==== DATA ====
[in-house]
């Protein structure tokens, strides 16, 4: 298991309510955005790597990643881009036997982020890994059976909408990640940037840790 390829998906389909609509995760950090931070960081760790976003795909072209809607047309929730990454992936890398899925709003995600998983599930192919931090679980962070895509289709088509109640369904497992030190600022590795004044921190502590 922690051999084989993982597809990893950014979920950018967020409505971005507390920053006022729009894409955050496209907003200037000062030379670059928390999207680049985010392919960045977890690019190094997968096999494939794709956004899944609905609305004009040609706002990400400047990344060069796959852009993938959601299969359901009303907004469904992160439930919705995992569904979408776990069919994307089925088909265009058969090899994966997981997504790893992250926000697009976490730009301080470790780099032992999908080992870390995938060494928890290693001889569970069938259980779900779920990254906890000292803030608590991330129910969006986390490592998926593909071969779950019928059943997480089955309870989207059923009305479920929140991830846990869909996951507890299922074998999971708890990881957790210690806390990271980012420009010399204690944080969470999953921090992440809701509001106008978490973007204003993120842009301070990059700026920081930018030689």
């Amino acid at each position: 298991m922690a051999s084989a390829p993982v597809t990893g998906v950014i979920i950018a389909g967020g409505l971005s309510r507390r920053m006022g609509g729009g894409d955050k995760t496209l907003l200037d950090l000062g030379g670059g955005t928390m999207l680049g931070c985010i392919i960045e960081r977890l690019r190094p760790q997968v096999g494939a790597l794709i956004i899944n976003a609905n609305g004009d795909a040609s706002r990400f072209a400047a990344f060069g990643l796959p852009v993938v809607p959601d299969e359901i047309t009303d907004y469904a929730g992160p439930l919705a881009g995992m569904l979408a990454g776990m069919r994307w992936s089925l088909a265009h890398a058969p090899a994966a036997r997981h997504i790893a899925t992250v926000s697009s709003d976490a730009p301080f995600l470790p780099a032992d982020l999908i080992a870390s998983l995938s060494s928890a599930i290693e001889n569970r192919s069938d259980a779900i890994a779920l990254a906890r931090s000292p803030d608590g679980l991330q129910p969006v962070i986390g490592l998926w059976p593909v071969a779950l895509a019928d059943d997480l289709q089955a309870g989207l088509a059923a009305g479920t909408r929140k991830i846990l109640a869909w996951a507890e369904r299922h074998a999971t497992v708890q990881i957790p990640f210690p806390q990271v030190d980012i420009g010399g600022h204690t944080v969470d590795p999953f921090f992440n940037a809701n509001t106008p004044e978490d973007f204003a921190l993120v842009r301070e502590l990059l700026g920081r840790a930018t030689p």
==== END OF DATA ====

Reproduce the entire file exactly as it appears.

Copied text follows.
[in-house]
């Protein structure tokens, strides 16, 4: 298991309510955005790597990643881009036997982020890994059976909408990640940037840790 390829998906389909609509995760950090931070960081760790976003795909072209809607047309929730990454992936890398899925709003995600998983599930192919931090679980962070895509289709088509109640369904497992030190600022590795004044921190502590 922690051999084989993982597809990893950014979920950018967020409505971005507390920053006022729009894409955050496209907003200037000062030379670059928390999207680049985010392919960045977890690019190094997968096999494939794709956004899944609905609305004009040609706002990400400047990344060069796959852009993938959601299969359901009303907004469904992160439930919705995992569904979408776990069919994307089925088909265009058969090899994966997981997504790893992250926000697009976490730009301080470790780099032992999908080992870390995938060494928890290693001889569970069938259980779900779920990254906890000292803030608590991330129910969006986390490592998926593909071969779950019928059943997480089955309870989207059923009305479920929140991830846990869909996951507890299922074998999971708890990881957790210690806390990271980012420009010399204690944080969470999953921090992440809701509001106008978490973007204003993120842009301070990059700026920081930018030689």
């Amino acid at each position: 298991m922690a051999s084989a390829p993982v597809t990893g998906v950014i979920i950018a389909g967020g409505l971005s309510r507390r920053m006022g609509g729009g894409d955050k995760t496209l907003l200037d950090l000062g030379g670059g955005t928390m999207l680049g931070c985010i392919i960045e960081r977890l690019r190094p760790q997968v096999g494939a790597l794709i956004i899944n976003a609905n609305g004009d795909a040609s706002r990400f072209a400047a990344f060069g990643l796959p852009v993938v809607p959601d299969e359901i047309t009303d907004y469904a929730g992160p439930l919705a881009g995992m569904l979408a990454g776990m069919r994307w992936s089925l088909a265009h890398a058969p090899a994966a036997r997981h997504i790893a899925t992250v926000s697009s709003d976490a730009p301080f995600l470790p780099a032992d982020l999908i080992a870390s998983l995938s060494s928890a599930i290693e001889n569970r192919s069938d259980a779900i890994a779920l990254a906890r931090s000292p803030d608590g679980l991330q129910p969006v962070i986390g490592l998926w059976p593909v071969a779950l895509a019928d059943d997480l289709q089955a309870g989207l088509a059923a009305g479920t909408r929140k991830i846990l109640a869909w996951a507890e369904r299922h074998a999971t497992v708890q990881i957790p990640f210690p806390q990271v030190d980012i420009g010399g600022h204690t944080v969470d590795p999953f921090f992440n940037a809701n509001t106008p004044e978490d973007f204003a921190l993120v842009r301070e502590l990059l700026g920081r840790a930018t030689p």